Commas Part Four

Here is a very important comma rule. Study it, and use it well in your writing.

Use a comma to separate nonessential or nonrestrictive clauses, participial
phrases, and appositives. A nonessential or nonrestrictive element adds
information that is not necessary to the sentence’s basic meaning.

• Nonessential or nonrestrictive clauses

The debate, which was attended by two hundred people, was exciting.
(The fact that two hundred people attended the debate is not
essential to the sentence’s basic meaning.)
ESSENTIAL CLAUSES: (Each underlined clause restricts the italicized
word that it modifies.)

The dress that Mom wore to the dinner last night was a gift from
Dad.

A man who has confidence will go far.
• Nonessential or nonrestrictive participial phrases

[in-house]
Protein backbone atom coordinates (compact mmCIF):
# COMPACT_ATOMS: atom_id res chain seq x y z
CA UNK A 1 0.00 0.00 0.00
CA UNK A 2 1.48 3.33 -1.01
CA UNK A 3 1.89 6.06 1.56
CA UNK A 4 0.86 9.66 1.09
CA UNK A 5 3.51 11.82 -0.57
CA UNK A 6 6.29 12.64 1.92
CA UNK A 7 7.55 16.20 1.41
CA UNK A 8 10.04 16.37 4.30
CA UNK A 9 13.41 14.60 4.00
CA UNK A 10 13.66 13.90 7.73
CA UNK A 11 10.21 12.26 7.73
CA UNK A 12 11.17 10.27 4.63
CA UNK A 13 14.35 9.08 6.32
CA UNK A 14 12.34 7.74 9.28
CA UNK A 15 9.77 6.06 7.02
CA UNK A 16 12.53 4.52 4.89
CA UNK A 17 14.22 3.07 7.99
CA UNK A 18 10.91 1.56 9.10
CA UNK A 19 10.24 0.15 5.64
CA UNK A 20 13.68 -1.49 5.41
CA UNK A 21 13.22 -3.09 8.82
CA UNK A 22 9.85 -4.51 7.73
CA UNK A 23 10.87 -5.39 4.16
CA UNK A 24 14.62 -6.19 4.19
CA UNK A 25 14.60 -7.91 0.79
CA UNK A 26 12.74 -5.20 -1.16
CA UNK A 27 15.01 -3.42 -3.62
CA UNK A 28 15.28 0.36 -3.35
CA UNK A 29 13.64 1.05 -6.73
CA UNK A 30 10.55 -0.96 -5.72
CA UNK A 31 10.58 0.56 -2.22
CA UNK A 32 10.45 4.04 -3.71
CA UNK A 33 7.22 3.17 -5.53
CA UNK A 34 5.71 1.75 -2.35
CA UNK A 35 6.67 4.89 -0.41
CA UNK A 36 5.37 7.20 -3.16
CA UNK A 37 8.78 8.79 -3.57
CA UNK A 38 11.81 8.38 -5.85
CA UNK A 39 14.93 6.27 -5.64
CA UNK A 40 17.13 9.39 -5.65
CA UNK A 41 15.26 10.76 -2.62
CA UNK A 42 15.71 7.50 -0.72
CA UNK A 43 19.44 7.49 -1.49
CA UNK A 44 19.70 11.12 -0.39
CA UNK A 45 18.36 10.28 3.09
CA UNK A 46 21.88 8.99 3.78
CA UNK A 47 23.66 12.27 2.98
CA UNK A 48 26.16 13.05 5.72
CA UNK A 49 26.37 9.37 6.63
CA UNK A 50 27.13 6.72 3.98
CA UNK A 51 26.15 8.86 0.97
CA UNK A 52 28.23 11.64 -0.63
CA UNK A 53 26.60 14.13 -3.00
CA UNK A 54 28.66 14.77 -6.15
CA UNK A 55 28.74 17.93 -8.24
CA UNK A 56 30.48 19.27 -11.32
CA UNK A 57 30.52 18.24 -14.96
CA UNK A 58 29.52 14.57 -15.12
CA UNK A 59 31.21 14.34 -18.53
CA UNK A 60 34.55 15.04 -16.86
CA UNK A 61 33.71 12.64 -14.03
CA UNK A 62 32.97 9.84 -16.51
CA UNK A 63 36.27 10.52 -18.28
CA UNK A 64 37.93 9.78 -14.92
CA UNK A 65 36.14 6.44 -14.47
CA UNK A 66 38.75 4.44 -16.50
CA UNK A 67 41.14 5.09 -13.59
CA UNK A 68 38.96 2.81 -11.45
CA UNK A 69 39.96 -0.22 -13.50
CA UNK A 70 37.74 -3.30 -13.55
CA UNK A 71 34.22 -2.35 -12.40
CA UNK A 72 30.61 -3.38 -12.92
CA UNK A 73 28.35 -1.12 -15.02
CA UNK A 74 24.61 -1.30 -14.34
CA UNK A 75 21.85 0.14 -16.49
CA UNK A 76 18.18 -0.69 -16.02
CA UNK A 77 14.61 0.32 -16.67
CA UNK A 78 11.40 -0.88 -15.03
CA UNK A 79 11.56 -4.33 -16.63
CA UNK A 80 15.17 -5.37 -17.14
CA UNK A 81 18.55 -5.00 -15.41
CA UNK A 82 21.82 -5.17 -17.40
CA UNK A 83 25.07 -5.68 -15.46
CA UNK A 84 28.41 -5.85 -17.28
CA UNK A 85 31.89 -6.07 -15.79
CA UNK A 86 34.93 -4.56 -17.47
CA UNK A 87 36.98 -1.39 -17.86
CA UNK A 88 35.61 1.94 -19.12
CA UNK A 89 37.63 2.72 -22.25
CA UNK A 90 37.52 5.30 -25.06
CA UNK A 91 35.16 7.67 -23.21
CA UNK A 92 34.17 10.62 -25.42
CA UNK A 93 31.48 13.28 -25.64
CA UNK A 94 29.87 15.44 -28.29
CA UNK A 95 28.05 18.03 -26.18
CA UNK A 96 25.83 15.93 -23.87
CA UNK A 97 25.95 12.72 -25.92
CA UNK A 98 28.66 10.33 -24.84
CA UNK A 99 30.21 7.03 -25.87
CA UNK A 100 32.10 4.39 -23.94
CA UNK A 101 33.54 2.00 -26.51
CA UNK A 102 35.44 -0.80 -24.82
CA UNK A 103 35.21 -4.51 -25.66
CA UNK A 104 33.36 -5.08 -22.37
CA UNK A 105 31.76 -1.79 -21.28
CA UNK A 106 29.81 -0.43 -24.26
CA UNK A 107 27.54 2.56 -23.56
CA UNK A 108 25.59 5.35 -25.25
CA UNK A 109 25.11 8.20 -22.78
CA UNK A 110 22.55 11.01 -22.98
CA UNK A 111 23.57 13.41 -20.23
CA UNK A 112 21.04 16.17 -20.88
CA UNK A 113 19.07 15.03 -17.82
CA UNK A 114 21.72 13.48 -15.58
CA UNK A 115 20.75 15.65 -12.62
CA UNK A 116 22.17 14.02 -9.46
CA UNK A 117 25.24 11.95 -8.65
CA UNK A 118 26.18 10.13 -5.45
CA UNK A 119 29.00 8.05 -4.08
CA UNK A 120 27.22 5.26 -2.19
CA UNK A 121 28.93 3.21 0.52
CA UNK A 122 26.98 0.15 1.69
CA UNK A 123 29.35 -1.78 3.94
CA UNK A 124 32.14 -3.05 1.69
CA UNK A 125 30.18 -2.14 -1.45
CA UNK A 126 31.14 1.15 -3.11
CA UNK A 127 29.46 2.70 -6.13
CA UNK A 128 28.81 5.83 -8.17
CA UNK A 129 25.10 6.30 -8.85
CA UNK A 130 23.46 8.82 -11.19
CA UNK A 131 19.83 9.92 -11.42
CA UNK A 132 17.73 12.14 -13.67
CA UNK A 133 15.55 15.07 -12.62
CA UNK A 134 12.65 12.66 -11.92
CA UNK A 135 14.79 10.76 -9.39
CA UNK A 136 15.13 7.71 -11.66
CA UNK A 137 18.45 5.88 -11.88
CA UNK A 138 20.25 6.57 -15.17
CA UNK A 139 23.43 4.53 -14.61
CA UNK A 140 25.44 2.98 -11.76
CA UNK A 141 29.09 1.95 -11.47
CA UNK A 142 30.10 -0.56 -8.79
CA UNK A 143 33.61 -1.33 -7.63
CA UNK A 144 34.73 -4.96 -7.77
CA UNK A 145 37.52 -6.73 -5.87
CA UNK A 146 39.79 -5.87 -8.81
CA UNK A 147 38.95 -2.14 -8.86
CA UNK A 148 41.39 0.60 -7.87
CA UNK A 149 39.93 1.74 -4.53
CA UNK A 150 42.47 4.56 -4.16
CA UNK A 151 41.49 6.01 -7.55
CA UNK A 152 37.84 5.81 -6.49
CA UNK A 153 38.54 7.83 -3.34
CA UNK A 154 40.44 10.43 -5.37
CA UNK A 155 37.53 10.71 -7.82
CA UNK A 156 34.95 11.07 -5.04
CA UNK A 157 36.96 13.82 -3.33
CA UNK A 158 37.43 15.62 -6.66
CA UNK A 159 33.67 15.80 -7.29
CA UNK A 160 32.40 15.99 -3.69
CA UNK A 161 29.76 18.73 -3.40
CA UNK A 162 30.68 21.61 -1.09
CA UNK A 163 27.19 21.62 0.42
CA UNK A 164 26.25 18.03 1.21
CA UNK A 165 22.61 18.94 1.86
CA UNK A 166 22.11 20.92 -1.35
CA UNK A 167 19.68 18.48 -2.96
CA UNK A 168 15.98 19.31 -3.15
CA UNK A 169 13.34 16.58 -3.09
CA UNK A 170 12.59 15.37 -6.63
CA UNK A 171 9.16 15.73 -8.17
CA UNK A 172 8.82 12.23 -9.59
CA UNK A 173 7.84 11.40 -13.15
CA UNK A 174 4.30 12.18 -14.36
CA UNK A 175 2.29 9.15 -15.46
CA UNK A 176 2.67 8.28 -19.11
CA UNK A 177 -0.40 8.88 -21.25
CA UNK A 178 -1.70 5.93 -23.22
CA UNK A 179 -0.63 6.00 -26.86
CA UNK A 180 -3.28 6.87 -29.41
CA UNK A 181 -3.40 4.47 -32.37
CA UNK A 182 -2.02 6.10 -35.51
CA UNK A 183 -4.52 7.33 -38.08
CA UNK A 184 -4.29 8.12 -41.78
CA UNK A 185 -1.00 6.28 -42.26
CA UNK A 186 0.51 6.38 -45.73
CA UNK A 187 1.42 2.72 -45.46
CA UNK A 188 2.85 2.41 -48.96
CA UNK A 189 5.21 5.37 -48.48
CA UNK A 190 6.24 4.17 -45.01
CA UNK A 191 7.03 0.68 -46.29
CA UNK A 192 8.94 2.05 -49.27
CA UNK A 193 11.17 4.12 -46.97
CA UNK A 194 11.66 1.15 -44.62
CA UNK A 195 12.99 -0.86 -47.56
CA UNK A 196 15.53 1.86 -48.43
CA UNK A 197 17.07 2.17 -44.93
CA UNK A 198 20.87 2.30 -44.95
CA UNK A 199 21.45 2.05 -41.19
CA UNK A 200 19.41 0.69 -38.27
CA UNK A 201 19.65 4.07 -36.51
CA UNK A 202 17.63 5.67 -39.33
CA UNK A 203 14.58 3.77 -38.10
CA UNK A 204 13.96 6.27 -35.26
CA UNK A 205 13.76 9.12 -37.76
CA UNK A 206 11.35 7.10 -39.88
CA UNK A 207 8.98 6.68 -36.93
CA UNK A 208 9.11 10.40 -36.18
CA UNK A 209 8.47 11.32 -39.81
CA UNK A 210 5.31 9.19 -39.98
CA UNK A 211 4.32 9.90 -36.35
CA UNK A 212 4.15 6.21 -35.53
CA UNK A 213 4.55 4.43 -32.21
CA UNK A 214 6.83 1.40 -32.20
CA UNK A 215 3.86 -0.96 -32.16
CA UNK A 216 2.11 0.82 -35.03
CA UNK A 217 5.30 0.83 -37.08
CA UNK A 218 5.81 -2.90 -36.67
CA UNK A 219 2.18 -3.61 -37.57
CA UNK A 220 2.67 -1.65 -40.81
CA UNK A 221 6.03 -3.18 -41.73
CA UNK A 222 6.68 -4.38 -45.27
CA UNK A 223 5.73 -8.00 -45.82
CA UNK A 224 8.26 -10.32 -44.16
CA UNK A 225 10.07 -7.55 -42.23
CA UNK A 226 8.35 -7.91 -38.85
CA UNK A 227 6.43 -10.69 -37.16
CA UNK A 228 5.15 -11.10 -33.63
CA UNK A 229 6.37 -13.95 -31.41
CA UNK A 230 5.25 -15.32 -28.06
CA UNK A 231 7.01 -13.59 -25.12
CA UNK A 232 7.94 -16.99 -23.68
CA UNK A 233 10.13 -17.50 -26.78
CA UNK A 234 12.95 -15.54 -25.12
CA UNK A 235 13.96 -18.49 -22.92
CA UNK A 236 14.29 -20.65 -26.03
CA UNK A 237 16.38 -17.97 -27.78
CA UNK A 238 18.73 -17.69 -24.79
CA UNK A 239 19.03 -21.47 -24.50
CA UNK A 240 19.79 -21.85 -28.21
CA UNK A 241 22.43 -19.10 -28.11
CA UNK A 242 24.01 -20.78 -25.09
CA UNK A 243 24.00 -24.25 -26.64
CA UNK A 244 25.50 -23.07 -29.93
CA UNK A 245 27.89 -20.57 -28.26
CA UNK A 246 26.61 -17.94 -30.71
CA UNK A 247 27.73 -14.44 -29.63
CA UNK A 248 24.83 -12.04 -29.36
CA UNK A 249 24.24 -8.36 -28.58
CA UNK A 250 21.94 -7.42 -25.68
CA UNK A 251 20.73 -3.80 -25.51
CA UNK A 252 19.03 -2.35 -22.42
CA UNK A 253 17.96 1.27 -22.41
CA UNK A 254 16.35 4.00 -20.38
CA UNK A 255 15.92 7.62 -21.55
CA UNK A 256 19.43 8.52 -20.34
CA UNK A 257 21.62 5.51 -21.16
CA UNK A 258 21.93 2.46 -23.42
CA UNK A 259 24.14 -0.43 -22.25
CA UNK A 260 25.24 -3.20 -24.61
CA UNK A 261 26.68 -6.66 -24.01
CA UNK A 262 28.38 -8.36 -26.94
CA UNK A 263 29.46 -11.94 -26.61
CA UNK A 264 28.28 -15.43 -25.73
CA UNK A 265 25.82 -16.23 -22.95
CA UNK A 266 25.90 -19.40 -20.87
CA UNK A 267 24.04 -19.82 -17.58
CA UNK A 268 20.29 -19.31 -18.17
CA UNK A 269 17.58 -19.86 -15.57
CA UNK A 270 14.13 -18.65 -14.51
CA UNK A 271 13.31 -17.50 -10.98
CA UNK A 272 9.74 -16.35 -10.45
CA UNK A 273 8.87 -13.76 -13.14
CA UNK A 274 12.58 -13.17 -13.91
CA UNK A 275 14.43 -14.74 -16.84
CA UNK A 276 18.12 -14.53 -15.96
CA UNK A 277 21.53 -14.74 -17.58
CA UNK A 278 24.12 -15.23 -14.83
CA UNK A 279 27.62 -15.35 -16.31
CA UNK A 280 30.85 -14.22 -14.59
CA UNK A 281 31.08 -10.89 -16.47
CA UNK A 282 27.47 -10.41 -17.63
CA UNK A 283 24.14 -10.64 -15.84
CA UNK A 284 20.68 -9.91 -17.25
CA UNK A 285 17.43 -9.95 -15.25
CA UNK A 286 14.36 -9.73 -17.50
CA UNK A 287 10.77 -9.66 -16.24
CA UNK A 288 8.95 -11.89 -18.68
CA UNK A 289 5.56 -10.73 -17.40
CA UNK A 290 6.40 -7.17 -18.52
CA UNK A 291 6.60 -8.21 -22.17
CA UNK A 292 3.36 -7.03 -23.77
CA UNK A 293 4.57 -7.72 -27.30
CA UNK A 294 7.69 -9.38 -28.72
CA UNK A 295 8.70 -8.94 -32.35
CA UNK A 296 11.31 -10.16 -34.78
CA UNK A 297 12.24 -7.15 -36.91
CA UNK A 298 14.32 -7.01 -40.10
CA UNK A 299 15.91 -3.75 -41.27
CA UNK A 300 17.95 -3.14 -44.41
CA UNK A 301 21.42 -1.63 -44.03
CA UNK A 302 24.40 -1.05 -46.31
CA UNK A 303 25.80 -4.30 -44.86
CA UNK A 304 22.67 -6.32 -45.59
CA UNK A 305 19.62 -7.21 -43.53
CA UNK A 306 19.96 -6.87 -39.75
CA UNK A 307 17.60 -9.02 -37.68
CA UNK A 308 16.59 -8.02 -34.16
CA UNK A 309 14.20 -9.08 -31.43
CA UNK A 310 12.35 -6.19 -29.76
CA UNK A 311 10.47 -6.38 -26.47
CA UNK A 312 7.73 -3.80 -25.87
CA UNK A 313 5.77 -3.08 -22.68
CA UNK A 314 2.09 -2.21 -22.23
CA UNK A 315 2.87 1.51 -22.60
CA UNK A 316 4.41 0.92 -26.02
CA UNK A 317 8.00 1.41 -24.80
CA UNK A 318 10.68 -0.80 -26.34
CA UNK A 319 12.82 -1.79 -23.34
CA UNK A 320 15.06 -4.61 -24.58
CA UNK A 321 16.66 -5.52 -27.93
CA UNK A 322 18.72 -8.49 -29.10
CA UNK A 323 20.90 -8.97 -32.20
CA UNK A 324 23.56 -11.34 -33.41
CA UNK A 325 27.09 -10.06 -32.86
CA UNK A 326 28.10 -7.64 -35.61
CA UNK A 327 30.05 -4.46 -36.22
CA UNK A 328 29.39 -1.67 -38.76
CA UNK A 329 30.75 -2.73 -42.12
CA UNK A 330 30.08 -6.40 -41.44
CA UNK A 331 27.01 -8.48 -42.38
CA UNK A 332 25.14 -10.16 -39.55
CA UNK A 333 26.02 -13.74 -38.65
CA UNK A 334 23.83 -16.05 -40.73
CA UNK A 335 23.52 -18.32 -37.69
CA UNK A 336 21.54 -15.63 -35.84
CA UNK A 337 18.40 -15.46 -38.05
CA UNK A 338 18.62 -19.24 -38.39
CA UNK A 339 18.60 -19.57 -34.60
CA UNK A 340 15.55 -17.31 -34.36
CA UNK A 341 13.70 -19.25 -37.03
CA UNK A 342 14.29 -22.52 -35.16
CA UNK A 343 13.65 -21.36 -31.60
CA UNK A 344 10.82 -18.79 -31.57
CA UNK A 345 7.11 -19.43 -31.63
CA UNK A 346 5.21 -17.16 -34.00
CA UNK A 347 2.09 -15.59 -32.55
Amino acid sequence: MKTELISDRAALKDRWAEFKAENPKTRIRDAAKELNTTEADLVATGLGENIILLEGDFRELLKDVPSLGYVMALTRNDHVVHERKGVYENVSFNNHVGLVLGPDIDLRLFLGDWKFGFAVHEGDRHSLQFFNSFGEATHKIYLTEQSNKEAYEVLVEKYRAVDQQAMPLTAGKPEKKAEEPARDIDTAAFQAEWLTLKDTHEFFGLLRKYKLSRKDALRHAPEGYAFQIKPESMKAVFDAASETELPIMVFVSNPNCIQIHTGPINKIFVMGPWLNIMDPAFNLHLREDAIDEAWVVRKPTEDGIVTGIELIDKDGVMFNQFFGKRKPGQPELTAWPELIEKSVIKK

My two buddies, posing for their high school reunion photo, have
worked for the government for the past thirty years. (The fact
that these two buddies are posing for their high school reunion
photo is not essential to the sentence’s meaning.)

ESSENTIAL PARTICIPIAL PHRASES: (Each underlined phrase restricts
the italicized word that it modifies.)

These cards left on the table belong to Gino.
The woman hailing the cab is my sister.

• Nonessential or nonrestrictive appositives
Stuart, my best friend, loves to laugh.

ESSENTIAL APPOSITIVE PHRASES: (Each underlined appositive phrase
restricts the italicized word that it modifies.)

Has your music teacher, Mrs. Brennan, given you the assignment?
The address, 1313 Mockingbird Lane, should ring a bell with televi-
sion
viewers of that era..